My stepfather on the other hand is a pretty different kettle of fish. The antithesis of my papa: Impeccably handsome, impeccably groomed (he only recently changed his tailoring from Savile Row to a fashionable Hong Kong establishment with even finer attention is paid to detail…)
An avid collector of vintage sports cars (some here on the island, others at his Bayswater residence in London), and women (before my mother he already had two wives by native law and custom, also numerous mistresses. He considers my mother his Prima Donna though, she works out better on a status level.) Educated on three continents, fluent in five languages a connoisseur of good wines and every Western and Diamankan vice he can sweep under his raw silk agbada. His position of influence has enabled him to sleep with all the corporate wives (domestic and foreign) and whatever female executives in his wake. It is a prerequisite to do business in this country.

I often fantasize about the day he will make a pass at me. It’s only a matter of time. We’ll take off to his north-eastern luxury Villa Romano, alone, in the mountains together. He will go into his wine cellar, to pick out that elixir that will set the mood for the evening. It must be something subtly sweet with a superfluous air of naughtiness…. I will follow behind coquettishly, and remove the axe from behind the door and chop off his head. The wine cellar is designed along the lines of a French oubliette. There’s a trapdoor that leads to a bottomless pit, so they say — I suspect it’s directly above a rocky ocean inlet. Whatever. This is where his body will go. Then I’ll set about the remainder of his anatomy. I’ll remove his skull and make me a shrunken head. I’m fairly sure I can accomplish this, I’ve seen it done on National Geographic. It’ll dangle from my motorbike (I’m still saving up for this, a Harley Davidson would be nice).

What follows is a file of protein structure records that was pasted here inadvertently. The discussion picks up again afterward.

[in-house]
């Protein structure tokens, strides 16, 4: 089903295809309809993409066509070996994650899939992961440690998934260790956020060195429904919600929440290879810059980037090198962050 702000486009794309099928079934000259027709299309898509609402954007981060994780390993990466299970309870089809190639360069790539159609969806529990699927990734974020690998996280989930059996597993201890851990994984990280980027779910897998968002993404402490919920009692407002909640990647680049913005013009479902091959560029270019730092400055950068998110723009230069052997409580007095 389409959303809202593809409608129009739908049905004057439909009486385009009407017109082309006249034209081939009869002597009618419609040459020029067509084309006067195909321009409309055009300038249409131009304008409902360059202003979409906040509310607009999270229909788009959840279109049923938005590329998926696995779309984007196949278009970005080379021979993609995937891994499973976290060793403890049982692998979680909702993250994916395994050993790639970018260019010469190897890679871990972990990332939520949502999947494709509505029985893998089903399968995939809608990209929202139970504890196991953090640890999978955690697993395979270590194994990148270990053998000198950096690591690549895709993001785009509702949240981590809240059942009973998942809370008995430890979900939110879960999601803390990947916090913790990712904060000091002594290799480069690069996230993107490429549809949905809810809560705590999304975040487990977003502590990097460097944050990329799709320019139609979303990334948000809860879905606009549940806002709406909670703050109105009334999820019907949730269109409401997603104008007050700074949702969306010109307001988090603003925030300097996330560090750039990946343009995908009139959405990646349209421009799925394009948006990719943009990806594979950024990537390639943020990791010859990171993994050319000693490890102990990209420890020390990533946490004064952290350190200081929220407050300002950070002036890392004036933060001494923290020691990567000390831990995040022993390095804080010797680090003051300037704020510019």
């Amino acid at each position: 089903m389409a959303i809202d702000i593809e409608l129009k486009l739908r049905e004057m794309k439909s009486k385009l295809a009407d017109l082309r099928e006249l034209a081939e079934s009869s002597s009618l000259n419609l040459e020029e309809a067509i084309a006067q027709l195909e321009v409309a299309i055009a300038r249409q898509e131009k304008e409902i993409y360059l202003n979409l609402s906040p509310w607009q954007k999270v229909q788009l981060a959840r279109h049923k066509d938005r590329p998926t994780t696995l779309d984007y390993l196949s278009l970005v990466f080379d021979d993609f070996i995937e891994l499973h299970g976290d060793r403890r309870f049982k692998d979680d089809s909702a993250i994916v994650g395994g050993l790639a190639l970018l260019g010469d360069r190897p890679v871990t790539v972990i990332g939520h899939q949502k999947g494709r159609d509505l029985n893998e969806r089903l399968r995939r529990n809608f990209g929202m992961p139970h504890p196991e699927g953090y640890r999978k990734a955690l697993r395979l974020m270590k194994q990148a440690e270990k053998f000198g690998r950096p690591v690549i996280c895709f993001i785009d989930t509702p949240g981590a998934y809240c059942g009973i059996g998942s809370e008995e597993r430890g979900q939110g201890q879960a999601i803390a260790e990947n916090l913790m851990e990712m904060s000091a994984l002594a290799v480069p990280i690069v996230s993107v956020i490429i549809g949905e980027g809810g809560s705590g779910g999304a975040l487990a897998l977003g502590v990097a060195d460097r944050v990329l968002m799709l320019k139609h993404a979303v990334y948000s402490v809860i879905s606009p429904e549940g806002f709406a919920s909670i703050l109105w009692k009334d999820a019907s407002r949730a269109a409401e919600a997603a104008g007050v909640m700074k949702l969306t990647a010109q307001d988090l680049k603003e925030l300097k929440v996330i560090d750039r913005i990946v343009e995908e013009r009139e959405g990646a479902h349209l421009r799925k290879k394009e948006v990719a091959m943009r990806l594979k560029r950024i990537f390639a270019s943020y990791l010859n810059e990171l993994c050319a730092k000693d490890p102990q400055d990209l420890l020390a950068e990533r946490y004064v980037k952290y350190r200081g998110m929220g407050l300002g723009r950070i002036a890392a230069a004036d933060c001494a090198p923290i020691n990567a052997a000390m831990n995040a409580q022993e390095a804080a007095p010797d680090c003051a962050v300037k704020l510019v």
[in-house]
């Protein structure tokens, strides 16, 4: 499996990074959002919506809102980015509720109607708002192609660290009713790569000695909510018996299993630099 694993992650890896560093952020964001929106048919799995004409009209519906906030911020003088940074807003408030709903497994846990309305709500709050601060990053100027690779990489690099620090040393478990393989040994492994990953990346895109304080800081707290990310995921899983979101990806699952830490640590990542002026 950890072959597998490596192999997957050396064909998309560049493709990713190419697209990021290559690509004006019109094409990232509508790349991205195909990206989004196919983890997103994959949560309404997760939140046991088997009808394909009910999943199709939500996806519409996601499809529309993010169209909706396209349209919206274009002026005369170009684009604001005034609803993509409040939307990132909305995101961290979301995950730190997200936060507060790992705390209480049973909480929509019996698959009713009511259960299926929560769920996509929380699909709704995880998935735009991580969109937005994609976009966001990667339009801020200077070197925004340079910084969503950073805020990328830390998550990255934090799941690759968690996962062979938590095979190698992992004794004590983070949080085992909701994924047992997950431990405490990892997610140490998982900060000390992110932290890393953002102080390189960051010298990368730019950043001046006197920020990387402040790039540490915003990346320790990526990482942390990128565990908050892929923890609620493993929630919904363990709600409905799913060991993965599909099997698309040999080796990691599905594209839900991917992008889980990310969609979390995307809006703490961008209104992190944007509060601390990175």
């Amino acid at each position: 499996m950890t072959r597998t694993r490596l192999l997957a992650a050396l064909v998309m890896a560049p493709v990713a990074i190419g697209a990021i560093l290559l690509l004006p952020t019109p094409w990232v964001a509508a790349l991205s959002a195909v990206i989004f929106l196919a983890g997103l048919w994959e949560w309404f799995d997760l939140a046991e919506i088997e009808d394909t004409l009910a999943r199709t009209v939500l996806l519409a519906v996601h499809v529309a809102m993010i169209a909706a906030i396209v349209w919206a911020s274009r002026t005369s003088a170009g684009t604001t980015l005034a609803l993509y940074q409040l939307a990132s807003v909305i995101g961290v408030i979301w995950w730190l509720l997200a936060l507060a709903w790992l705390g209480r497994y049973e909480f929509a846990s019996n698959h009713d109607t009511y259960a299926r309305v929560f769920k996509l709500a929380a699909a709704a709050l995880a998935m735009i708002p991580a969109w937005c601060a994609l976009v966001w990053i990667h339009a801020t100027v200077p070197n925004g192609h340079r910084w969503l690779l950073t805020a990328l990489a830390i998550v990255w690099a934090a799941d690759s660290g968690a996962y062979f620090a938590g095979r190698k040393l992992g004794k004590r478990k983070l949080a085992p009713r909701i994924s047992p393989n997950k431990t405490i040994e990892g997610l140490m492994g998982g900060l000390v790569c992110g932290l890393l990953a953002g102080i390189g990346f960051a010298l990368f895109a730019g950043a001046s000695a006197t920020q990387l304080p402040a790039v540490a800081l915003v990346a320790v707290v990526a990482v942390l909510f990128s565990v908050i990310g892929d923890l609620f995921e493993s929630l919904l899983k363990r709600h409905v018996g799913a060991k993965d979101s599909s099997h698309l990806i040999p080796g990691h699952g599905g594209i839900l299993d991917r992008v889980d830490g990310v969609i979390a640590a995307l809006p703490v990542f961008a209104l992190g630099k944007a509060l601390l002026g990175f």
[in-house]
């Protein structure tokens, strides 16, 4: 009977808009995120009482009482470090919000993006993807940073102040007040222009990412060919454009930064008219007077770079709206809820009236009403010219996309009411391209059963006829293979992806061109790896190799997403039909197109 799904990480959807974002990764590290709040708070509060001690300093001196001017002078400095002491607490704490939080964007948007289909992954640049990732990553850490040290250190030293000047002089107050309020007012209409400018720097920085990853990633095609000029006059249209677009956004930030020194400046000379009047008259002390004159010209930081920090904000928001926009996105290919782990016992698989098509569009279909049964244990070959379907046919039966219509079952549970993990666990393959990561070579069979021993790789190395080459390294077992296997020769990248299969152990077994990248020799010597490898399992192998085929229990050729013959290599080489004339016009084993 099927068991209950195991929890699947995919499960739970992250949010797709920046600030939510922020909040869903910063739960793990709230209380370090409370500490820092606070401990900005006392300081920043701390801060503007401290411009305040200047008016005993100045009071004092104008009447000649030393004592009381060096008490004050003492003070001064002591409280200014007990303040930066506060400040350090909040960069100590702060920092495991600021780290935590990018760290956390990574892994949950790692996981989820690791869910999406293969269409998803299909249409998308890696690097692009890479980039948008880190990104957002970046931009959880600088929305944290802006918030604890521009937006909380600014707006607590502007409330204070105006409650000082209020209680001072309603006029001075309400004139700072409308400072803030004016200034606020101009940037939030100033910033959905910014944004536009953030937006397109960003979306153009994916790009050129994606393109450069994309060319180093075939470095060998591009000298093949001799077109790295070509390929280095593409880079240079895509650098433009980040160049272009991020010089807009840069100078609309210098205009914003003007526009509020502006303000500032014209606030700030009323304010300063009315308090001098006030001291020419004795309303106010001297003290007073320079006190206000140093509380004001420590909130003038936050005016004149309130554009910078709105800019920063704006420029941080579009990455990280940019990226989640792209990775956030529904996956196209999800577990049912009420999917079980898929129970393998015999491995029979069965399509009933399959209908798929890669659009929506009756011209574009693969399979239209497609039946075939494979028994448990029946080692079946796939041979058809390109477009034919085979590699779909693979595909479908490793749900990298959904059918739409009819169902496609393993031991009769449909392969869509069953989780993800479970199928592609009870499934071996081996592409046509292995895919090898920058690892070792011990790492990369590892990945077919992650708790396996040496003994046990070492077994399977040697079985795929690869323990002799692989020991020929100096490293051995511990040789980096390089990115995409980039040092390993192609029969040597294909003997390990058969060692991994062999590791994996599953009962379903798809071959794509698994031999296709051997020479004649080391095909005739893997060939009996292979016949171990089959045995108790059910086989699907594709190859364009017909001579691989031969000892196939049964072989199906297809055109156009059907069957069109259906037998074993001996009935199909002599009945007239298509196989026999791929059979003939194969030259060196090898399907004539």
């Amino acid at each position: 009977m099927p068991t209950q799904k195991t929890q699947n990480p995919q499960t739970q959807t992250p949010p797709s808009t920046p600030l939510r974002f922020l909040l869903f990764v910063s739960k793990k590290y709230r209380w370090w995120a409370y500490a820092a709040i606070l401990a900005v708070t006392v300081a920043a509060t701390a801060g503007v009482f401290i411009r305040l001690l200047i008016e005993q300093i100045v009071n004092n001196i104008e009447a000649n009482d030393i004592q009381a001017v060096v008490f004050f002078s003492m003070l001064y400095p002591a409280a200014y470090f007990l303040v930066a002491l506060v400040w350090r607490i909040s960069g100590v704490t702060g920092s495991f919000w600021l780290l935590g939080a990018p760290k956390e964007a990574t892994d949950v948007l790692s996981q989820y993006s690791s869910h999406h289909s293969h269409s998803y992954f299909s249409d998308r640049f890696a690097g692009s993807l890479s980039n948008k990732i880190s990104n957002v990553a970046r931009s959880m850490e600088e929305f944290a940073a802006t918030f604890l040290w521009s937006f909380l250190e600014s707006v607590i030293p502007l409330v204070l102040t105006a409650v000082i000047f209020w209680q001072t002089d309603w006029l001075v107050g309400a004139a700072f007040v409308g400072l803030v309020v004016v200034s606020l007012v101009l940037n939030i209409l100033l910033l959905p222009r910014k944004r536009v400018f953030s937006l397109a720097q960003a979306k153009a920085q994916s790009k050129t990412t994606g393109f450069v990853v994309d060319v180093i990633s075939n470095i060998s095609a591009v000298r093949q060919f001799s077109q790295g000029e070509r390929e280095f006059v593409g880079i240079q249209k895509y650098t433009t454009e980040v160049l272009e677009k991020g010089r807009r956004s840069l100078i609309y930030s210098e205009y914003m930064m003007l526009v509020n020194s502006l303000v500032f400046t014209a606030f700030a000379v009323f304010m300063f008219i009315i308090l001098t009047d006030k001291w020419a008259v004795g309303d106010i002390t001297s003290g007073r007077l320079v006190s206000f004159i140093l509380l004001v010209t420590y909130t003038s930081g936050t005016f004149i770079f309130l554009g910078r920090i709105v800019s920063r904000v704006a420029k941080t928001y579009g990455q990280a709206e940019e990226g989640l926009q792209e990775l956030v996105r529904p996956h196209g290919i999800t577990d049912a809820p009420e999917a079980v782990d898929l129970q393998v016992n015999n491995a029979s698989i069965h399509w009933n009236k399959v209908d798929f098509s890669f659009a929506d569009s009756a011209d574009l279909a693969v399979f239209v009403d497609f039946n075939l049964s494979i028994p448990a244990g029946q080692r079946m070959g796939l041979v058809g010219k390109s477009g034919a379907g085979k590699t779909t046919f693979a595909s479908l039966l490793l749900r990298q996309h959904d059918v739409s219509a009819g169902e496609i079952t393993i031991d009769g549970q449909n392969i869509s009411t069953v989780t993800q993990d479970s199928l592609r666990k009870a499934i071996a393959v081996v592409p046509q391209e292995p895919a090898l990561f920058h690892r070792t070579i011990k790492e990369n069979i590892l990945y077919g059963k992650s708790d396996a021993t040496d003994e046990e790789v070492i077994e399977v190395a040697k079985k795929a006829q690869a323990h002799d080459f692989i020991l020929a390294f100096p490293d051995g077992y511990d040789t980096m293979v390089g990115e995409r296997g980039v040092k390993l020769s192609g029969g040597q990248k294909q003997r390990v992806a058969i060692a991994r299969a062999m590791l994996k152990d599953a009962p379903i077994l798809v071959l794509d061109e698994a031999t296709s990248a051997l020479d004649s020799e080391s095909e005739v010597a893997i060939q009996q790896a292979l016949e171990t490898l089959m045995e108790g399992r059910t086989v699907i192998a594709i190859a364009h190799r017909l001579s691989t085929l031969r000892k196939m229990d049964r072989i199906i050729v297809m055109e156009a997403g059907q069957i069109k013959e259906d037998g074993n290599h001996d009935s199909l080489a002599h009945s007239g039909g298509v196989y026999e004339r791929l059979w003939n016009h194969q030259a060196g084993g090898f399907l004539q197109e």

His absence won’t be noted immediately, he’s been known to bound from continent to continent without notice and in the company of his latest female cornucopia of delight. Eventually they will come to accept that he has vaporized. This is a country where people vanish just like that, the police reports missing and the file is closed in less than an hour.

We all saw it on television that afternoon. The Giant spat and bellowed out what seemed to be yabberish expletives bemoaning his plight.


©1996, 2013 onome ekeh